Friday, January 20, 2012

Interesting statement by Harold B. Lee

"The Iron Rod" by President Harold B. Lee, First Counselor in the First Presidency
Ensign 1971 June

There are many who profess to be religious and speak of themselves as Christians, and, according to one such, “as accepting the scriptures only as sources of inspiration and moral truth,” and then ask in their smugness: “Do the revelations of God give us a handrail to the kingdom of God, as the Lord’s messenger told Lehi, or merely a compass?”

Unfortunately, some are among us who claim to be Church members but are somewhat like the scoffers in Lehi’s vision—standing aloof and seemingly inclined to hold in derision the faithful who choose to accept Church authorities as God’s special witnesses of the gospel and his agents in directing the affairs of the Church.

There are those in the Church who speak of themselves as liberals who, as one of our former presidents has said, “read by the lamp of their own conceit.” (Joseph F. Smith, Gospel Doctrine [Deseret Book Co., 1939], p. 373.) One time I asked one of our Church educational leaders how he would define a liberal in the Church. He answered in one sentence: “A liberal in the Church is merely one who does not have a testimony.”

Dr. John A. Widtsoe, former member of the Quorum of the Twelve and an eminent educator, made a statement relative to this word liberal as it applied to those in the Church. This is what he said:

“The self-called liberal [in the Church] is usually one who has broken with the fundamental principles or guiding philosophy of the group to which he belongs. … He claims membership in an organization but does not believe in its basic concepts; and sets out to reform it by changing its foundations. …  

“It is folly to speak of a liberal religion, if that religion claims that it rests upon unchanging truth.”

And then Dr. Widtsoe concludes his statement with this: “It is well to beware of people who go about proclaiming that they are or their churches are liberal. The probabilities are that the structure of their faith is built on sand and will not withstand the storms of truth.” (“Evidences and Reconciliations,” Improvement Era, vol. 44 [1941], p. 609.)

Here again, to use the figure of speech in Lehi’s vision, they are those who are blinded by the mists of darkness and as yet have not a firm grasp on the “iron rod.”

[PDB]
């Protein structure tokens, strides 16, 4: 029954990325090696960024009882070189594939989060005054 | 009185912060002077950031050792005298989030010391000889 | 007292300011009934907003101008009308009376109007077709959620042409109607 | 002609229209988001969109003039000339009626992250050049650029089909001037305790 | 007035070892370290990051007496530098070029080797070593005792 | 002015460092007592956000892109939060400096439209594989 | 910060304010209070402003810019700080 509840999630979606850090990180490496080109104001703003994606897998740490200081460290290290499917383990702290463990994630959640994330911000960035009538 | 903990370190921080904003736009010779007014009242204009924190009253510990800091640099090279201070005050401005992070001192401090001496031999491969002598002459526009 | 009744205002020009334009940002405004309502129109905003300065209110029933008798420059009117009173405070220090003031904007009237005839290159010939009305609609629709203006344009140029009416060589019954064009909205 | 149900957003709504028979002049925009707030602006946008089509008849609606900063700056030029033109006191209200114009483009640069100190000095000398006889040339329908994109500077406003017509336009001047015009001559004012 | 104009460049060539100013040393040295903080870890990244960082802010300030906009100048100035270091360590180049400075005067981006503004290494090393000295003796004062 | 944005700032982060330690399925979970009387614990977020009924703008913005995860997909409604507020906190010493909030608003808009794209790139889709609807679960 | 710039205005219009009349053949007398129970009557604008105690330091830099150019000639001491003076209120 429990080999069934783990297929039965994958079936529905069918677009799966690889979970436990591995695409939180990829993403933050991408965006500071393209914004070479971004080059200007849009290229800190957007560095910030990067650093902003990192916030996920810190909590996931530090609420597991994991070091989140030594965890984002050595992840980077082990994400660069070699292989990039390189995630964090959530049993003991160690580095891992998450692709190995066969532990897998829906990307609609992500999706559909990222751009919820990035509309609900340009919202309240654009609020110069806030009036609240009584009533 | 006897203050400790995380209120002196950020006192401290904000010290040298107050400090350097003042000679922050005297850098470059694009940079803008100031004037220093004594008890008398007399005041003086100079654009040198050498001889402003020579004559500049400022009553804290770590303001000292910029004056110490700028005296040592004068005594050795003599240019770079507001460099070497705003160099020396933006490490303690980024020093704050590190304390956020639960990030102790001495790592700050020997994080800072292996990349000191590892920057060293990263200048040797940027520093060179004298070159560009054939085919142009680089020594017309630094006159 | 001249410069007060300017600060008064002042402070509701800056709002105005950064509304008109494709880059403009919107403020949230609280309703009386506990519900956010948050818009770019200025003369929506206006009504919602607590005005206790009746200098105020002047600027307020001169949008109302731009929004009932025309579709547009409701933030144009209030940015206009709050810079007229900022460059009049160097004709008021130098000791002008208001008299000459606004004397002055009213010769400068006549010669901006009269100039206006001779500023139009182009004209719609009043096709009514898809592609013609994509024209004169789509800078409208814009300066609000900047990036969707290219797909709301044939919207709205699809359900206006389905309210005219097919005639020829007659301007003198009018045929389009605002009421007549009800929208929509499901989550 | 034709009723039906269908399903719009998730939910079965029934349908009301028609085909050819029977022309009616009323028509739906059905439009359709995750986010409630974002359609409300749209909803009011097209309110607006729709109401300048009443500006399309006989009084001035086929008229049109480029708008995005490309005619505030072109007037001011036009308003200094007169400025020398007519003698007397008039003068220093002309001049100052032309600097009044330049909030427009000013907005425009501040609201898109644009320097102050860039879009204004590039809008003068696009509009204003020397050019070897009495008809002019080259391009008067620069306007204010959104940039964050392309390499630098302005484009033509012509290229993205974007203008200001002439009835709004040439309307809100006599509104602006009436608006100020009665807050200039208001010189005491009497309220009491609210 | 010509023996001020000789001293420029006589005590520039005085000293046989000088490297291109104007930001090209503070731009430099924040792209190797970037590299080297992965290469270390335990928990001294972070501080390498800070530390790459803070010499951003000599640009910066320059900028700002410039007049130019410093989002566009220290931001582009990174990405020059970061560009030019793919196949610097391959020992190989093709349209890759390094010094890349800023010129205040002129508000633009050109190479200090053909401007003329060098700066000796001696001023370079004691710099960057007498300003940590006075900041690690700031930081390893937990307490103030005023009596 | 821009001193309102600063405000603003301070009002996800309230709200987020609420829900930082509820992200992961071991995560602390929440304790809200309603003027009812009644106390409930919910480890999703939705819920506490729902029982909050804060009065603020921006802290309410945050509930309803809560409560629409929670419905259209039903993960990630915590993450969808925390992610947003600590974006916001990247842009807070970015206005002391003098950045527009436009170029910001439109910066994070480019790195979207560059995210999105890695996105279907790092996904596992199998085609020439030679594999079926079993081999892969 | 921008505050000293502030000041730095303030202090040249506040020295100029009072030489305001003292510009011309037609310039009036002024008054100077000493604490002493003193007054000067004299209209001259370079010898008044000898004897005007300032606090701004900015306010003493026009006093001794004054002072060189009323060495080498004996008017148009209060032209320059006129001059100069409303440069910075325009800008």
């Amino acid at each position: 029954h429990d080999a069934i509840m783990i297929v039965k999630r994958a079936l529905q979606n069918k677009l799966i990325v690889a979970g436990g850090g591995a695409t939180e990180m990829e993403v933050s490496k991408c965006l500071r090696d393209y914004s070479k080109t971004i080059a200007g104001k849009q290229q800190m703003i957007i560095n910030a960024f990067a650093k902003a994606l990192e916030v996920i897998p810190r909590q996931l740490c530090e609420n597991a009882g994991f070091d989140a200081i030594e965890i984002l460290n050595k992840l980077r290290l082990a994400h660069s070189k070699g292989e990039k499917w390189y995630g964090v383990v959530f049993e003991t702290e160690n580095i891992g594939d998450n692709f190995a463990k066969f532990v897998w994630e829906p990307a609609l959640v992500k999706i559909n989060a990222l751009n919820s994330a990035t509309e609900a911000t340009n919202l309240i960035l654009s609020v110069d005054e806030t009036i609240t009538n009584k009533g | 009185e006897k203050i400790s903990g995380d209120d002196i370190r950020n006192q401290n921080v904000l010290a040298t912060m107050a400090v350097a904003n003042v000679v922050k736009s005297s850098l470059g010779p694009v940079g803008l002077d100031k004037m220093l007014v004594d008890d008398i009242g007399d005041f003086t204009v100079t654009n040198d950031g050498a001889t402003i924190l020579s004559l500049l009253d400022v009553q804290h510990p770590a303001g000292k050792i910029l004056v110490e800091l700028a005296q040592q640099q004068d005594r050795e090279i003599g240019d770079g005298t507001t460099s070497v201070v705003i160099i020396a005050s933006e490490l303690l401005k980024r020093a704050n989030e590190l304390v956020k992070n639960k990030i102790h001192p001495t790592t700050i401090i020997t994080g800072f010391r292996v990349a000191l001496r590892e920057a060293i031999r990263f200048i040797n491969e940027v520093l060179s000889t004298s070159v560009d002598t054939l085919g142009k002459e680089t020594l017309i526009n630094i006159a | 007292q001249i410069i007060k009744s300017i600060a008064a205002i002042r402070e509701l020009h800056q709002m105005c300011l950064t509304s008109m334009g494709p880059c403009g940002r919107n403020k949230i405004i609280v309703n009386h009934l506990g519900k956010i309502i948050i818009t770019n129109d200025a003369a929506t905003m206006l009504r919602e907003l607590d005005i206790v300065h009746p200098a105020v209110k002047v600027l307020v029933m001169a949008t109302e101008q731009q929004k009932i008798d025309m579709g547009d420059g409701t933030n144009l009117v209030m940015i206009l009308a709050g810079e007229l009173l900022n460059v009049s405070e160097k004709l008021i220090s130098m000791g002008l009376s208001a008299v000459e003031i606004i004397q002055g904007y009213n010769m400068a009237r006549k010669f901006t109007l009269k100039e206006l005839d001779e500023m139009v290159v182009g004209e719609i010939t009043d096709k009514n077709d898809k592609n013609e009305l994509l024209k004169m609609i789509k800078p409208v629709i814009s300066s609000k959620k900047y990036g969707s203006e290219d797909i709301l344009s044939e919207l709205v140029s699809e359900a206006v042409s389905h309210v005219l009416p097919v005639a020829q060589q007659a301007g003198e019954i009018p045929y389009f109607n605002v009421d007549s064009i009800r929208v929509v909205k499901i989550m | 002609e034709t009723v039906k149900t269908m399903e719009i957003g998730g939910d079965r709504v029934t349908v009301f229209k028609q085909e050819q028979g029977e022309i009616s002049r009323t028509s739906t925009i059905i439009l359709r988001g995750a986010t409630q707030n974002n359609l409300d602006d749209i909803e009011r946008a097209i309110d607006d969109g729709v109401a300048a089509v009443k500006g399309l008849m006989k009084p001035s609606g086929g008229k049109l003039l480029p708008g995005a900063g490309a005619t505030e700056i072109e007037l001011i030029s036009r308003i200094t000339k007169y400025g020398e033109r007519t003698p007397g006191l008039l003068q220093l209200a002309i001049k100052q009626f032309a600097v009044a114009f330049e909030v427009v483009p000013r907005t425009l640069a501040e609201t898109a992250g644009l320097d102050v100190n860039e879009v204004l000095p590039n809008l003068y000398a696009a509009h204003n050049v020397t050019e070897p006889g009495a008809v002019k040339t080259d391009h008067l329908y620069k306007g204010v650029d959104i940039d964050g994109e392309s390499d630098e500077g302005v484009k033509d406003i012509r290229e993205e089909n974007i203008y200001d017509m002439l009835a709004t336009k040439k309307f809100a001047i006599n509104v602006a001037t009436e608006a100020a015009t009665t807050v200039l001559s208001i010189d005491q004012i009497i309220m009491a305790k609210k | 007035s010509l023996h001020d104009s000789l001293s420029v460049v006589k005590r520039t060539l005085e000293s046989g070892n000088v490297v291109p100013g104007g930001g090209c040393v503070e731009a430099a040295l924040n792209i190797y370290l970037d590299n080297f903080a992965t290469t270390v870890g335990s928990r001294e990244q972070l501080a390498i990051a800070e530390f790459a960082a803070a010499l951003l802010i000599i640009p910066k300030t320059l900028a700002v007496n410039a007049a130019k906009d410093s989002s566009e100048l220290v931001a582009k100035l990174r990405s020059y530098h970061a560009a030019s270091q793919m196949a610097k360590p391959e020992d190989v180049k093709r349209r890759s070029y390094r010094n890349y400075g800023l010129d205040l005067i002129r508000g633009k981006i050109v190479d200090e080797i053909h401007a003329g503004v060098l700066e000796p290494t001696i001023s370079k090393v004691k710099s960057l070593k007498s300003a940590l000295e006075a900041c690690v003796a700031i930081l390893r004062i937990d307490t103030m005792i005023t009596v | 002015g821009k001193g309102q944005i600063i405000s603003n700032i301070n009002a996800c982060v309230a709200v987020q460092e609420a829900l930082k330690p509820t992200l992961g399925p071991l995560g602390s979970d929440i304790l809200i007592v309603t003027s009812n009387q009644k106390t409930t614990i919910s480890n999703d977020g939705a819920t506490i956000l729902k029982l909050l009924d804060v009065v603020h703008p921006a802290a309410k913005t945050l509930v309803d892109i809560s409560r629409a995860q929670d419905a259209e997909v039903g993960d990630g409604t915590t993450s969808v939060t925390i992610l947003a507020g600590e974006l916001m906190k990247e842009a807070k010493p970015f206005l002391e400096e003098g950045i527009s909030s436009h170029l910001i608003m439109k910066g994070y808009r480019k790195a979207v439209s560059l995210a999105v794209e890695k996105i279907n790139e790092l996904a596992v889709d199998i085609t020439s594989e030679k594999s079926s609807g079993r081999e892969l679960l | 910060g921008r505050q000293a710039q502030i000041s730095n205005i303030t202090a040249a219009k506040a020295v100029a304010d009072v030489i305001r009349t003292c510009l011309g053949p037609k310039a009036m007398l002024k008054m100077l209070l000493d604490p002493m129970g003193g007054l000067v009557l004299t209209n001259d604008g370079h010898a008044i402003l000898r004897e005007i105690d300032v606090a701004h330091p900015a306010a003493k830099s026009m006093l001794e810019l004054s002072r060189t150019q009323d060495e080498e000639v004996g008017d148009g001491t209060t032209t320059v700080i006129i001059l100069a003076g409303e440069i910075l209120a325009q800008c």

Wouldn’t it be wonderful if, when there are questions which are unanswered because the Lord hasn’t seen fit to reveal the answers as yet, all such could say, as Abraham Lincoln is alleged to have said, “I accept all I read in the Bible that I can understand, and accept the rest on faith.”

How comforting it would be to those who are the restless in the intellectual world, when such questions arise as to how the earth was formed and how man came to be, if they could answer as did an eminent scientist and devoted Church member. A sister had asked: “Why didn’t the Lord tell us plainly about these things?” The scientist answered: “It is likely we would not understand if he did. It might be like trying to explain the theory of atomic energy to an eight-year-old child.”

Wouldn’t it be a great thing if all who are well schooled in secular learning could hold fast to the “iron rod,” or the word of God, which could lead them, through faith, to an understanding, rather than to have them stray away into strange paths of man-made theories and be plunged into the murky waters of disbelief and apostasy?

I heard one of our own eminent scientists say something to the effect that he believed more professors have taken themselves out of the Church by their trying to philosophize or intellectualize the fall of Adam and the subsequent atonement of the Savior. This was because they would rather accept the philosophies of men than what the Lord has revealed until they, and we, are able to understand the “mysteries of godliness” as explained to the prophets of the Lord and more fully revealed in sacred places.

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